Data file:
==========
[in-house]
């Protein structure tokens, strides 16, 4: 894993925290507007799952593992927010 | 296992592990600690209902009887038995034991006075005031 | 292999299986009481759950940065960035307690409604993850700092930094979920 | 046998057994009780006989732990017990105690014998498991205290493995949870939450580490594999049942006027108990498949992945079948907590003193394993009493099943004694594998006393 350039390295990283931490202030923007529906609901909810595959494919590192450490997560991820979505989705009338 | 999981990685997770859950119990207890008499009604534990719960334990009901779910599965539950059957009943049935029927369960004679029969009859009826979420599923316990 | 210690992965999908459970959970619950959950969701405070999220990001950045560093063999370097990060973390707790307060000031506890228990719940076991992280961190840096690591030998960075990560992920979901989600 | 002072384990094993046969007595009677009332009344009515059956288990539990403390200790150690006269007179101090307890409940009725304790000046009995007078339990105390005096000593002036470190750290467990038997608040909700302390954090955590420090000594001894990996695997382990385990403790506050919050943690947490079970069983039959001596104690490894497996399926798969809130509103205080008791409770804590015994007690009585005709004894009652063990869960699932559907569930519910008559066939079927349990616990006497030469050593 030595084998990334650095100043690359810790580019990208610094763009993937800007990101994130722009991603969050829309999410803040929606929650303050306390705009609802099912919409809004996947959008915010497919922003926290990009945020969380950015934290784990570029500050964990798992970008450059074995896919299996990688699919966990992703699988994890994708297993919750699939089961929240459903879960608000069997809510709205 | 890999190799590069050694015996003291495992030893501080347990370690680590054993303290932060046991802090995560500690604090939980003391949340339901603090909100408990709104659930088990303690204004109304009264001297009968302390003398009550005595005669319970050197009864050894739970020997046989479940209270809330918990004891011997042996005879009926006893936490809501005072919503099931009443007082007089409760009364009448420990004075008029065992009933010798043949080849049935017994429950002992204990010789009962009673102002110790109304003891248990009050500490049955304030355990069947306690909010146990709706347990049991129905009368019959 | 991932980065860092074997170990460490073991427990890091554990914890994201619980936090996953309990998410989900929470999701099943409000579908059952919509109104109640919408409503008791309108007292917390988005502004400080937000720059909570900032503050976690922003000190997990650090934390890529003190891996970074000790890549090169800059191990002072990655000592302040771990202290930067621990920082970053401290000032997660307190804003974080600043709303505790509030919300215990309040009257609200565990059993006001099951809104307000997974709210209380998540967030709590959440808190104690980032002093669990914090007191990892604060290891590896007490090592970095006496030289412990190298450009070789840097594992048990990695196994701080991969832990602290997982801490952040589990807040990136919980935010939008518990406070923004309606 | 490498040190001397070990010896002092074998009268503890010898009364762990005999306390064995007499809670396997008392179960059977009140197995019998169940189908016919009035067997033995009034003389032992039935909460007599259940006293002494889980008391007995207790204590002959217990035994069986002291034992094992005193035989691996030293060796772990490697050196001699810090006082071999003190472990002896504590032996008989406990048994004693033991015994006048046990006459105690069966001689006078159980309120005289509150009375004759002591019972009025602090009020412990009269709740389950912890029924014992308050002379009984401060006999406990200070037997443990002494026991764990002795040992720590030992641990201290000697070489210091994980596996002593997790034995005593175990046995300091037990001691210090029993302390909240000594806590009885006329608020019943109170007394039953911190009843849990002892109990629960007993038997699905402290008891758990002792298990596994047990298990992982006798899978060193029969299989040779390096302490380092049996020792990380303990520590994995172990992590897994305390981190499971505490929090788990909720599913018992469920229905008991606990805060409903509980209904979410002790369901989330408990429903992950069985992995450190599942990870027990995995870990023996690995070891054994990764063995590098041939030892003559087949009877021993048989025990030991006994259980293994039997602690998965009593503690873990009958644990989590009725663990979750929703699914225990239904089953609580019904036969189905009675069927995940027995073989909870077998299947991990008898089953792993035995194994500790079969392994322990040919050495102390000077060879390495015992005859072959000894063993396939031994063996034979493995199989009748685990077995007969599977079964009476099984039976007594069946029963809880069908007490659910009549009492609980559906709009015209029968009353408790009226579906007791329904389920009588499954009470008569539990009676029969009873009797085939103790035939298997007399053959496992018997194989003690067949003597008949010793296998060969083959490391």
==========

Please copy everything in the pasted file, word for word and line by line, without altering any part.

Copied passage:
[in-house]
């Protein structure tokens, strides 16, 4: 894993925290507007799952593992927010 | 296992592990600690209902009887038995034991006075005031 | 292999299986009481759950940065960035307690409604993850700092930094979920 | 046998057994009780006989732990017990105690014998498991205290493995949870939450580490594999049942006027108990498949992945079948907590003193394993009493099943004694594998006393 350039390295990283931490202030923007529906609901909810595959494919590192450490997560991820979505989705009338 | 999981990685997770859950119990207890008499009604534990719960334990009901779910599965539950059957009943049935029927369960004679029969009859009826979420599923316990 | 210690992965999908459970959970619950959950969701405070999220990001950045560093063999370097990060973390707790307060000031506890228990719940076991992280961190840096690591030998960075990560992920979901989600 | 002072384990094993046969007595009677009332009344009515059956288990539990403390200790150690006269007179101090307890409940009725304790000046009995007078339990105390005096000593002036470190750290467990038997608040909700302390954090955590420090000594001894990996695997382990385990403790506050919050943690947490079970069983039959001596104690490894497996399926798969809130509103205080008791409770804590015994007690009585005709004894009652063990869960699932559907569930519910008559066939079927349990616990006497030469050593 030595084998990334650095100043690359810790580019990208610094763009993937800007990101994130722009991603969050829309999410803040929606929650303050306390705009609802099912919409809004996947959008915010497919922003926290990009945020969380950015934290784990570029500050964990798992970008450059074995896919299996990688699919966990992703699988994890994708297993919750699939089961929240459903879960608000069997809510709205 | 890999190799590069050694015996003291495992030893501080347990370690680590054993303290932060046991802090995560500690604090939980003391949340339901603090909100408990709104659930088990303690204004109304009264001297009968302390003398009550005595005669319970050197009864050894739970020997046989479940209270809330918990004891011997042996005879009926006893936490809501005072919503099931009443007082007089409760009364009448420990004075008029065992009933010798043949080849049935017994429950002992204990010789009962009673102002110790109304003891248990009050500490049955304030355990069947306690909010146990709706347990049991129905009368019959 | 991932980065860092074997170990460490073991427990890091554990914890994201619980936090996953309990998410989900929470999701099943409000579908059952919509109104109640919408409503008791309108007292917390988005502004400080937000720059909570900032503050976690922003000190997990650090934390890529003190891996970074000790890549090169800059191990002072990655000592302040771990202290930067621990920082970053401290000032997660307190804003974080600043709303505790509030919300215990309040009257609200565990059993006001099951809104307000997974709210209380998540967030709590959440808190104690980032002093669990914090007191990892604060290891590896007490090592970095006496030289412990190298450009070789840097594992048990990695196994701080991969832990602290997982801490952040589990807040990136919980935010939008518990406070923004309606 | 490498040190001397070990010896002092074998009268503890010898009364762990005999306390064995007499809670396997008392179960059977009140197995019998169940189908016919009035067997033995009034003389032992039935909460007599259940006293002494889980008391007995207790204590002959217990035994069986002291034992094992005193035989691996030293060796772990490697050196001699810090006082071999003190472990002896504590032996008989406990048994004693033991015994006048046990006459105690069966001689006078159980309120005289509150009375004759002591019972009025602090009020412990009269709740389950912890029924014992308050002379009984401060006999406990200070037997443990002494026991764990002795040992720590030992641990201290000697070489210091994980596996002593997790034995005593175990046995300091037990001691210090029993302390909240000594806590009885006329608020019943109170007394039953911190009843849990002892109990629960007993038997699905402290008891758990002792298990596994047990298990992982006798899978060193029969299989040779390096302490380092049996020792990380303990520590994995172990992590897994305390981190499971505490929090788990909720599913018992469920229905008991606990805060409903509980209904979410002790369901989330408990429903992950069985992995450190599942990870027990995995870990023996690995070891054994990764063995590098041939030892003559087949009877021993048989025990030991006994259980293994039997602690998965009593503690873990009958644990989590009725663990979750929703699914225990239904089953609580019904036969189905009675069927995940027995073989909870077998299947991990008898089953792993035995194994500790079969392994322990040919050495102390000077060879390495015992005859072959000894063993396939031994063996034979493995199989009748685990077995007969599977079964009476099984039976007594069946029963809880069908007490659910009549009492609980559906709009015209029968009353408790009226579906007791329904389920009588499954009470008569539990009676029969009873009797085939103790035939298997007399053959496992018997194989003690067949003597008949010793296998060969083959490391």